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Teachers in the Classroom and on the Land

On this year's Teacher Appreciation Day and Teacher Appreciation Week we celebrate farmers and ranchers who have made a difference in the classroom and on the landscape.

Meet four recipients of the Leopold Conservation Award from Kansas, Wisconsin, South Dakota, and Massachusetts who were also teachers off the farm and ranch.

MICHAEL THOMPSON was a kindergarten teacher for a dozen years before returning to the farm. The avid learner and experimenter discovered a new way to make his family's northwest Kansas farm economically and environmentally resilient.

Now he shares his passion for conservation and soil health with thousands of people each year at local, statewide, regional and international conferences and field days.


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JOE AND CHRISTY TOMANDL are at the head of the class when it comes to conservation. Education and agriculture have always gone hand-in-hand for these former high school agriculture teachers who pursued their own dairy farm dreams.

In addition to owning and managing three Wisconsin dairy farms, Joe drew on his ag education roots to spearhead a national grazing apprenticeship program. As its executive director, he oversees more than 200 approved training farms in 15 states.


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NEIL BIEN is a conservation-minded cattle rancher who also taught high school biology and served on the State Wildlife Commission. He found it impossible to remove himself from either of his core vocations.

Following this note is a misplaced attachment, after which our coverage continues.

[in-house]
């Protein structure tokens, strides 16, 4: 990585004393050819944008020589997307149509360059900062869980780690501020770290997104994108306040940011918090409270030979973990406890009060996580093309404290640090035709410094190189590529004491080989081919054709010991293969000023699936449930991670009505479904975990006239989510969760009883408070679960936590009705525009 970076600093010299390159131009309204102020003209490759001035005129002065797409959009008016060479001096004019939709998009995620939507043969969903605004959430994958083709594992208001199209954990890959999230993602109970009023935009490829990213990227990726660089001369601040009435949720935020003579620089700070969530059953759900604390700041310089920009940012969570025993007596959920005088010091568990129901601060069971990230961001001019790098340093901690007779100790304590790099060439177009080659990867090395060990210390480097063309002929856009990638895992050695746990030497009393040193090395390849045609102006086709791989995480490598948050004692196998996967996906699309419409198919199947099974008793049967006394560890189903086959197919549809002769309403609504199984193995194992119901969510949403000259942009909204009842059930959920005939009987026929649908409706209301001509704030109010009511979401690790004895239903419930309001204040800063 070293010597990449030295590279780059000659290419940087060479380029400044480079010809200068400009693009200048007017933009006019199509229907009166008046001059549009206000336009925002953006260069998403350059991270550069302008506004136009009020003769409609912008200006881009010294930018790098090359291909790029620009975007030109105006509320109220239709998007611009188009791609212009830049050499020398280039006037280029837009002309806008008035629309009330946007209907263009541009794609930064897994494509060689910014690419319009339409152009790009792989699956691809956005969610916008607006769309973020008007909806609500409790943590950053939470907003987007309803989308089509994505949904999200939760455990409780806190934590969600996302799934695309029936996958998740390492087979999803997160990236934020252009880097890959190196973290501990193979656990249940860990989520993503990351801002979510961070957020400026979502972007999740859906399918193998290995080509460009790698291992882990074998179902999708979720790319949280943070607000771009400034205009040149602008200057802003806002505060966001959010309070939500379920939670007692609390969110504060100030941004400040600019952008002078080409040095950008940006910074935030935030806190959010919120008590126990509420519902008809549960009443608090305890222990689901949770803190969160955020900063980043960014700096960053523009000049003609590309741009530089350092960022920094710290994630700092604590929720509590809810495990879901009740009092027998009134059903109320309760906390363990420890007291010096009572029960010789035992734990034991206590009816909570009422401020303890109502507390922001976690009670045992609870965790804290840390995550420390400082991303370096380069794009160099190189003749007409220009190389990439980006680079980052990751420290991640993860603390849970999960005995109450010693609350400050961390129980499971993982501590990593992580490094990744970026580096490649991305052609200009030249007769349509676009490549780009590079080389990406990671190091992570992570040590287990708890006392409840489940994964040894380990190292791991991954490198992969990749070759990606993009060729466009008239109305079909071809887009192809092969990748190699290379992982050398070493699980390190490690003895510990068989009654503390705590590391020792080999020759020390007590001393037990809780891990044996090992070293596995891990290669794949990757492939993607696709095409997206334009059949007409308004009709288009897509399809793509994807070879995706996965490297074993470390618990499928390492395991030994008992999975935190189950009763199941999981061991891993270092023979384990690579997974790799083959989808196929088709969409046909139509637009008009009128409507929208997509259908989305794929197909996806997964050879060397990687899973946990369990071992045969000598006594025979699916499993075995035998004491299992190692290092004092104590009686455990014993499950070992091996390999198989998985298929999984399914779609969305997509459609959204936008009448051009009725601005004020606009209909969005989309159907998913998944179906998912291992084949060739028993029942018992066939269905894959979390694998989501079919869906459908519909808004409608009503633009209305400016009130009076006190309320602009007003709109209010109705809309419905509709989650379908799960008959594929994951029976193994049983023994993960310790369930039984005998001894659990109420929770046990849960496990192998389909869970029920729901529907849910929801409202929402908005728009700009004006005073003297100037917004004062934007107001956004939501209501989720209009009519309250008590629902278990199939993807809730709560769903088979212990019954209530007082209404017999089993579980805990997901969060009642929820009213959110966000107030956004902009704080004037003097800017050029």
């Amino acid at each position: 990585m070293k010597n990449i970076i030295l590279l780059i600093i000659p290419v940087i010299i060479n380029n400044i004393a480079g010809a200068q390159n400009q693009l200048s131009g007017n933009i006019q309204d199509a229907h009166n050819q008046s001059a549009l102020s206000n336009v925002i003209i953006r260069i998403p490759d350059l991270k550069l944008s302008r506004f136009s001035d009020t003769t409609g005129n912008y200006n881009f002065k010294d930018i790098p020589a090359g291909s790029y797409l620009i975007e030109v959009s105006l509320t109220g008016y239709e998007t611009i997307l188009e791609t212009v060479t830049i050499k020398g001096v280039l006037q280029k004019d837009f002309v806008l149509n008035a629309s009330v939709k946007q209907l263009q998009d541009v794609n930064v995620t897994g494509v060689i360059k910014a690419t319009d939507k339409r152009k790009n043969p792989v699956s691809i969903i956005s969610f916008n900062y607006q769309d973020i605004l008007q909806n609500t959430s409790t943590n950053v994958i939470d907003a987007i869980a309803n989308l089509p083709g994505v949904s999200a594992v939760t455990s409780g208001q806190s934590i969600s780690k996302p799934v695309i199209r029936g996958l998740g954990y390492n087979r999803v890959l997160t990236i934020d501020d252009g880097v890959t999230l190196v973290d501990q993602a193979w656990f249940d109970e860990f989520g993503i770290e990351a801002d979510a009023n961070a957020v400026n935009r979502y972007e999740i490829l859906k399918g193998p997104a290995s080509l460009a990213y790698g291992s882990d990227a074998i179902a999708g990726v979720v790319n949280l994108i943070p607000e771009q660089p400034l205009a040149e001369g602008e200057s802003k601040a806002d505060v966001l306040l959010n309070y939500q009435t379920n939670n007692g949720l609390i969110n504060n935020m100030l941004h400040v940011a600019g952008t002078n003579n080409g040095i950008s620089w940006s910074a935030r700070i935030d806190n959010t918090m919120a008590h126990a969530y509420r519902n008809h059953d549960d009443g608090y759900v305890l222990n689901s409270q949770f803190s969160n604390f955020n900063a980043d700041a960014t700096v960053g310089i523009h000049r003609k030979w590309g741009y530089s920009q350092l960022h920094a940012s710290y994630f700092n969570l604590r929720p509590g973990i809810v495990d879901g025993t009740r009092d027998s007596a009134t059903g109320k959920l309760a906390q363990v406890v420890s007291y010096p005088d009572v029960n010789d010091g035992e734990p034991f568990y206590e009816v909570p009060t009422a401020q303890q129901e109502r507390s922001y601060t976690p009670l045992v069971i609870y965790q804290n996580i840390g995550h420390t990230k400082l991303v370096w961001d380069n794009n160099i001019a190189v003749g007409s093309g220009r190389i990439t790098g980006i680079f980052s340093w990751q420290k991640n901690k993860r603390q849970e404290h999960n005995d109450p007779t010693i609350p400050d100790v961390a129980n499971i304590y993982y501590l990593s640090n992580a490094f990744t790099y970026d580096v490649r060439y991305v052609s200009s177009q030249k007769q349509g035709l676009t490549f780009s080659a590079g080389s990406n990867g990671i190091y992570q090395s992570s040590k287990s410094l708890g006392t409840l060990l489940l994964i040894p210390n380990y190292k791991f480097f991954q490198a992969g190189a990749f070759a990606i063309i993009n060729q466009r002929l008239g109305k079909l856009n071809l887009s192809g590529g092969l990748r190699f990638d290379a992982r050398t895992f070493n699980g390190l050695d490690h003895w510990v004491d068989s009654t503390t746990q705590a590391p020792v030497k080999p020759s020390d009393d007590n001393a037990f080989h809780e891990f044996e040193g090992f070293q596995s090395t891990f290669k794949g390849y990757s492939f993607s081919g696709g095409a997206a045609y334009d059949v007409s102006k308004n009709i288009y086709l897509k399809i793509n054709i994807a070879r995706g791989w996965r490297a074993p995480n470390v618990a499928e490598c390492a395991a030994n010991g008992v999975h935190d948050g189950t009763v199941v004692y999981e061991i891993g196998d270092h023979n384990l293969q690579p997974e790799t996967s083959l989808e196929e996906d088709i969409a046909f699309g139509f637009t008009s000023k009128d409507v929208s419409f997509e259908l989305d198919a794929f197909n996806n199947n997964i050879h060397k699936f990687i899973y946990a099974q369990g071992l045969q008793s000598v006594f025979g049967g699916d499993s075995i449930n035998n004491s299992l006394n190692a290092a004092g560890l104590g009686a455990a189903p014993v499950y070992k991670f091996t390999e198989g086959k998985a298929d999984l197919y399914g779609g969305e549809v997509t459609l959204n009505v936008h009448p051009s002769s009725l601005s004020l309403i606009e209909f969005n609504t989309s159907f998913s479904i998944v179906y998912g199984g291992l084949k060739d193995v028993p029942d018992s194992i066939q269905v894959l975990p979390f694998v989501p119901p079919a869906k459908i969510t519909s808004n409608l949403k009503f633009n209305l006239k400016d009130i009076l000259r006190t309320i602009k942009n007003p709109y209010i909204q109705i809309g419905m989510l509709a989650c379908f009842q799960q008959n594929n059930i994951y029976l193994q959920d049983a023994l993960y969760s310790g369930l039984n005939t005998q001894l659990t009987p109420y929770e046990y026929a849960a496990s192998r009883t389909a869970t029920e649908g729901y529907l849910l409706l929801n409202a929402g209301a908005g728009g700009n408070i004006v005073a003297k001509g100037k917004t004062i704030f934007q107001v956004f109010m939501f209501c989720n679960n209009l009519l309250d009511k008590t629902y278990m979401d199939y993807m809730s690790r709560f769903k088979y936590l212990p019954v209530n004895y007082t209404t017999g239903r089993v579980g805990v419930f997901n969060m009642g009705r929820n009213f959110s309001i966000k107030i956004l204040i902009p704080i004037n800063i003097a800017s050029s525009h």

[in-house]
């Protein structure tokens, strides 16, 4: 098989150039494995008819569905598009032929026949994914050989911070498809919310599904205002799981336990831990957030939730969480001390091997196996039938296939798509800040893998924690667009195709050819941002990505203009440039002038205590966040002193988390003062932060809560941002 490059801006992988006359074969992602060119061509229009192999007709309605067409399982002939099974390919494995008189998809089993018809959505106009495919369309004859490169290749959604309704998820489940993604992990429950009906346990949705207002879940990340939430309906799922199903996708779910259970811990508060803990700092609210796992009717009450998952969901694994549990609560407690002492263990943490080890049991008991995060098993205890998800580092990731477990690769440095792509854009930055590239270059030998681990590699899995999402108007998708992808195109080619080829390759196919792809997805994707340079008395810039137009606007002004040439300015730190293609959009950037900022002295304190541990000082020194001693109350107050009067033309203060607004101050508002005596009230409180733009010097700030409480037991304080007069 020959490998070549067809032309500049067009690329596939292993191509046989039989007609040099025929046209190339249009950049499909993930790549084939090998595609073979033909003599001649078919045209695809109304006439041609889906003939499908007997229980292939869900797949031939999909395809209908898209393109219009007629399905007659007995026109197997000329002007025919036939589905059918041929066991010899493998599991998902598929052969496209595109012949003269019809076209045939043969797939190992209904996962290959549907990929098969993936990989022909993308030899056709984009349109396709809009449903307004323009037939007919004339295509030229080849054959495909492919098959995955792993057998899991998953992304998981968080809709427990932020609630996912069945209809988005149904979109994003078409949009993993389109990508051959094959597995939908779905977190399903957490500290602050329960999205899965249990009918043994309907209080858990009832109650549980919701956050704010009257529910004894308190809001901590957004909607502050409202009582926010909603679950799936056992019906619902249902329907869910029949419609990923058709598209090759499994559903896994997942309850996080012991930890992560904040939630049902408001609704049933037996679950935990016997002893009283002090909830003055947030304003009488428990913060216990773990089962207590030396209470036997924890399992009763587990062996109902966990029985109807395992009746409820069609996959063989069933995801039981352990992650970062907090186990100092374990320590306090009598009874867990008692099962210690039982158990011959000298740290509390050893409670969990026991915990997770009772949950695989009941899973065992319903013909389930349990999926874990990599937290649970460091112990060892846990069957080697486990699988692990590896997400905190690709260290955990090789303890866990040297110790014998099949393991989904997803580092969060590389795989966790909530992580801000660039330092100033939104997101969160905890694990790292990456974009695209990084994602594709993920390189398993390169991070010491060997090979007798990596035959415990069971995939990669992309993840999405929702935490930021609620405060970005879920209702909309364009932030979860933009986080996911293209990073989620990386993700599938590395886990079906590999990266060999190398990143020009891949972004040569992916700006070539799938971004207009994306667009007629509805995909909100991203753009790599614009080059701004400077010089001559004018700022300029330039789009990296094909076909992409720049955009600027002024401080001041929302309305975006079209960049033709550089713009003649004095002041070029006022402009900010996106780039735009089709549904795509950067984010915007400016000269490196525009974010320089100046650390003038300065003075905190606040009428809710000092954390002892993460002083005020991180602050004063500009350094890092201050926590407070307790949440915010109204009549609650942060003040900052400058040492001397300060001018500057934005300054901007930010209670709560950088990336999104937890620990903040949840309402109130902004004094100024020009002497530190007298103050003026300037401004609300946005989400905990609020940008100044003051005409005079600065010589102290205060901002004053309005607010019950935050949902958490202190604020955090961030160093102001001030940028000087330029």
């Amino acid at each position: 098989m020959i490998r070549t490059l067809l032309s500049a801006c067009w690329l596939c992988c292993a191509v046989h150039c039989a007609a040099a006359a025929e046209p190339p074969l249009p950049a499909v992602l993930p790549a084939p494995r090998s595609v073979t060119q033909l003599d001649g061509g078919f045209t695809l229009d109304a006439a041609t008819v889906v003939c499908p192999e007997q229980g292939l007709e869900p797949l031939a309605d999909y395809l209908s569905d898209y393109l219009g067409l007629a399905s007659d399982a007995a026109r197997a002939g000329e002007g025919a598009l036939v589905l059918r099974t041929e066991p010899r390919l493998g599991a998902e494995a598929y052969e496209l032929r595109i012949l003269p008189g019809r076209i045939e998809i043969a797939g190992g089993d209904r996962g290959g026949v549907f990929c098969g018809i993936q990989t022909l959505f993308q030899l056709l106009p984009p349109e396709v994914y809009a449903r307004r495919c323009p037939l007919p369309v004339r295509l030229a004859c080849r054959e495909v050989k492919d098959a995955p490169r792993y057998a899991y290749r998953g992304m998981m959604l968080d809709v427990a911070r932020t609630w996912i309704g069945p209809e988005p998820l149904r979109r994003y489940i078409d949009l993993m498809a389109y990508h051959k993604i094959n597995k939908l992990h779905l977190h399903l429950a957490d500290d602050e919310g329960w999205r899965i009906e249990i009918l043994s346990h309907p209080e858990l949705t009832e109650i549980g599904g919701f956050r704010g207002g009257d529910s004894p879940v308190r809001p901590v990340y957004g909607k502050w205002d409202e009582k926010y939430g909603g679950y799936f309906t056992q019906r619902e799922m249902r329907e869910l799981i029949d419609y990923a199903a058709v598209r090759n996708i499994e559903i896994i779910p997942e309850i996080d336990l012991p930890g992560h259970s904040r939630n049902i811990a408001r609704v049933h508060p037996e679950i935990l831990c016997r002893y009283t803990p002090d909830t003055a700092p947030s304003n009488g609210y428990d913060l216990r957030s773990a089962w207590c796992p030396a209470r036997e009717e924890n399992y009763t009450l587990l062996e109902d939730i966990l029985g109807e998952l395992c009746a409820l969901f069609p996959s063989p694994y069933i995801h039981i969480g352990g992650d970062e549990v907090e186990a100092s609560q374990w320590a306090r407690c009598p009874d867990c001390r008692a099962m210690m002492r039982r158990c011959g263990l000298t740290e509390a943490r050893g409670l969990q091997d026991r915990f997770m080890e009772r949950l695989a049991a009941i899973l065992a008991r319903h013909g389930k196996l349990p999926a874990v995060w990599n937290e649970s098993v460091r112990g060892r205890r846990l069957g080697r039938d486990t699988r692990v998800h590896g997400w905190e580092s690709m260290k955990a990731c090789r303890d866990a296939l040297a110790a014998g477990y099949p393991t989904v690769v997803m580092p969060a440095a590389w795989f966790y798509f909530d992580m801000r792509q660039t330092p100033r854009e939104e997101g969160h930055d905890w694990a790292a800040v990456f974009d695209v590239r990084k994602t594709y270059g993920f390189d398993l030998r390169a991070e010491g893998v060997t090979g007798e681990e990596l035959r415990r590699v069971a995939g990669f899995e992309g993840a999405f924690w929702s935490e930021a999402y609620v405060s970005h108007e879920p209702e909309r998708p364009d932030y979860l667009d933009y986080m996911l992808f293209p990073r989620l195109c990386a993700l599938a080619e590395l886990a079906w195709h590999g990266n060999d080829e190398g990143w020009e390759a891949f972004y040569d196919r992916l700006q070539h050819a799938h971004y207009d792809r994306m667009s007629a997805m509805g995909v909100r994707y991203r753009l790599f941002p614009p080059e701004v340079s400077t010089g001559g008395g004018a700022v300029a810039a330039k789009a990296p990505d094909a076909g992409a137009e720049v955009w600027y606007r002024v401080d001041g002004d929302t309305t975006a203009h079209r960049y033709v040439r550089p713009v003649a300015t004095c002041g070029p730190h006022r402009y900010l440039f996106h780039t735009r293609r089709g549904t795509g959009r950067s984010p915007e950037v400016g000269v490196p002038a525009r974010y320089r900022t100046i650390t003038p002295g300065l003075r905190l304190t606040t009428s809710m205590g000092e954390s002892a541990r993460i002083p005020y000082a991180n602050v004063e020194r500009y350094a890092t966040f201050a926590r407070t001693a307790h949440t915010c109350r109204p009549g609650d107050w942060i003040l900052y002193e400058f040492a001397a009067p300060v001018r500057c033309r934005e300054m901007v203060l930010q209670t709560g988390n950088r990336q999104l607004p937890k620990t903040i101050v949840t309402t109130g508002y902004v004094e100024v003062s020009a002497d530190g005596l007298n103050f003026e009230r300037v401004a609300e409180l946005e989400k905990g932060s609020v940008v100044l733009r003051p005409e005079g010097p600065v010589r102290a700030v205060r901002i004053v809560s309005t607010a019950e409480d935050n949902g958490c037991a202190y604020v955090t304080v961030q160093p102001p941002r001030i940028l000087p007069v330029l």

The former South Dakota Biology Teacher of Year required his students to read Aldo Leopold's A Sand County Almanac because it taught patience with the environment and land. On his own ranch he has preserved 100 nature wetlands, and restored 15 wetland basins.


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JOHN AND CAROLYN WHEELER completed their master's degrees after selling their dairy herd in 1988. Both maintained teaching careers while they transitioned their Massachusetts farm into a grass-fed beef business.

The couple admits their career paths and their plans for Wheel-View Farm took unplanned and unpredictable turns. They welcome tours of high school and college students to the small agricultural museum they maintain on their farm.


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Sand County Foundation works to inspire and empower a growing number of private landowners to ethically manage natural resources in their care, so future generations have clean water, abundant wildlife habitat, and opportunities for outdoor recreation.

Sand County Foundation's Leopold Conservation Award celebrates the voluntary efforts of farmers, ranchers, and forestland owners who improve soil health, water quality, and wildlife habitat on their working lands. To read and watch more the inspiring stories of landowners who have received this recognition, click here.